5 Pink Eye Symptoms To Watch For

Rosy or crimson eyes are the telltale symptom of this sometimes contagious condition. Here are five ways to tell if you may have pink eye.

First, your eye feels scratchy or uncomfortable. Next, you might notice redness, swelling, or discharge. In that case, you may be experiencing symptoms of conjunctivitis. Although, most people commonly refer to the condition as pink eye.

Here's what you should know about pink eye symptoms, as well as some of the most common causes of the condition, treatments, and when to see a healthcare provider.

What Is Pink Eye?

Pink eye occurs when the conjunctiva becomes irritated or infected. The conjunctiva is the thin, smooth layer of tissue lining the surface of your eye and the inside of your eyelid.

Bacterial or viral types of conjunctivitis spread easily between people. If you have pink eye, avoid sharing pillowcases, towels, and makeup to keep the infection from spreading.

Typically, you can treat simple cases of pink eye at home with over-the-counter (OTC) artificial tears and cold compresses. But in severe cases, you may need prescription eye drops or medications.

What Causes Pink Eye?

Most often, viruses, bacteria, or allergens cause pink eye. Other causes of pink eye include:

  • Chemicals
  • Wearing contact lenses
  • Foreign object in the eye
  • Air pollution, like smoke, dust, fumes, chemical vapors
  • Fungi
  • Amoeba and parasites

Pink Eye Symptoms

Pink eye symptoms are usually mild. However, pink eye may affect and threaten your vision in severe cases. 

With mild cases of pink eye, symptoms usually clear up within a few days. Severe cases may require prescription antibacterial or antiviral medicines.

Eye Irritation

Some of the most common symptoms of pink eye include eye irritation, which includes burning and itching. Those symptoms may be bothersome but are rarely painful. For example, eye irritation might cause trouble wearing contact lenses.

Itching is more likely to occur with allergic conjunctivitis than other types of pink eye. Exposure to allergens, such as pet dander, pollen, or wildfire smoke, cause allergic conjunctivitis.

Also, some people with pink eye describe a gritty sensation. That sensation may cause discomfort and feel like a foreign body is in one or both eyes.

Eye Redness

As the name suggests, the whites of your eye may appear rosy or crimson with pink eye. The condition causes the inflamed conjunctiva to have more visible blood vessels.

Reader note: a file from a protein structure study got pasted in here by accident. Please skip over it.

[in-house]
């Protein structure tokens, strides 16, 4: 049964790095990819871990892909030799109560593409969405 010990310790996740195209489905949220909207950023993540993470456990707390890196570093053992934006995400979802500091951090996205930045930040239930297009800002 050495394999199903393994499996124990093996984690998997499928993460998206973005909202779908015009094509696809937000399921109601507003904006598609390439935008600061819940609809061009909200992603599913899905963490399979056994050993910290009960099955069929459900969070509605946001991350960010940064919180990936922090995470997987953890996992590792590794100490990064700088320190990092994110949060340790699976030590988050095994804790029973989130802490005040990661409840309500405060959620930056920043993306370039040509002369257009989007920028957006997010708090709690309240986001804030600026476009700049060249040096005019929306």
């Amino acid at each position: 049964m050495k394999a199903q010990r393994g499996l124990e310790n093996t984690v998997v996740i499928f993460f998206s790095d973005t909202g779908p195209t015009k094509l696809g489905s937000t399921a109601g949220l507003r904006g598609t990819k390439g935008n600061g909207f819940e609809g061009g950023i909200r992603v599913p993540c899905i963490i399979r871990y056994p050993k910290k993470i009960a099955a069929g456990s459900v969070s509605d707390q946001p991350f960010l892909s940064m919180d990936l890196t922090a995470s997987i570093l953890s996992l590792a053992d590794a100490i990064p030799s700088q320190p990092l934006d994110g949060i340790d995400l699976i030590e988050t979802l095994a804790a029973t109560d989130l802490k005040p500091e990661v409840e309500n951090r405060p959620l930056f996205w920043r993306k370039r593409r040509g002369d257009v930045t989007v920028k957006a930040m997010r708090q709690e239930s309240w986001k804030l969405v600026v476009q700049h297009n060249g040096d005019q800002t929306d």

Typically, eye redness is one of the first distinct signs of pink eye that adults notice in newborns and infants. In newborns, eyelid swelling and a pus-like discharge may accompany eye redness. 

Pink eye in newborns can be serious. So, talk with a healthcare provider or a pediatric ophthalmologist right away if you spot those symptoms.

Secretion Discharge

Your conjunctiva is made of the same type of smooth, mucus-producing tissue that lines your nose and mouth. Much the way your nose drips and your mouth waters, the inflamed tissue produces secretions.

Those secretions range from watery to pus-like, depending on the cause of your pink eye. And in some cases, the lashes may stick together.

Watery or thick discharge may also blur your vision. Changes to your eyesight that don't resolve after rinsing your eyes with artificial tears may signify a more serious case of pink eye. In that instance, consult a healthcare provider.

Eye Swelling

The conjunctiva may appear puffy, and your eyelids can swell. You may also notice lumpiness in the lymph nodes around your ears. With viral conjunctivitis, that lumpiness means that your immune system is working hard to fight off the invaders.

Vision Changes

Most pink eye cases don't affect your eyesight. But severe cases may cause scarring on the cornea that can permanently alter your vision.

Signs of severe cases of pink eye include blurry vision and an inability to tolerate bright light. Those symptoms could mean that the infection has spread beyond the conjunctiva. In that instance, visit a healthcare provider.

Treatment for Pink Eye

Healing time depends on the type of conjunctivitis. Usually, pink eye gets better on its own after two days and up to two weeks. In the meantime, you can use artificial tears and cold compresses to help with swelling and redness.

Treatment for the more severe forms of pink eye might include:

  • Antiviral medications
  • Antibiotic eye drops
  • Antibiotic ointments

Those medications can treat the condition and prevent long-term complications.

When To See a Healthcare Provider

It's always best to err on the safe side. So, call a healthcare provider if you have the following:

  • Moderate to severe pain in your eyes
  • Blurry vision
  • Sensitivity to light
  • Intense redness in your eyes
  • More mucus than usual in your eyes during the day or after waking up
  • Symptoms that don't improve after several days
  • A condition that weakens your immune system, like human immunodeficiency virus (HIV) or cancer

A Quick Review

Pink eye occurs when the thin, smooth layer of tissue lining the surface of your eye and the inside of your eyelid becomes irritated or infected. The most common causes of pink eye are viruses, bacteria, and allergens. 

You can usually treat pink eye at home. Symptoms typically go away on their own, But if you develop a severe form of pink eye, call a healthcare provider to get the right treatment.

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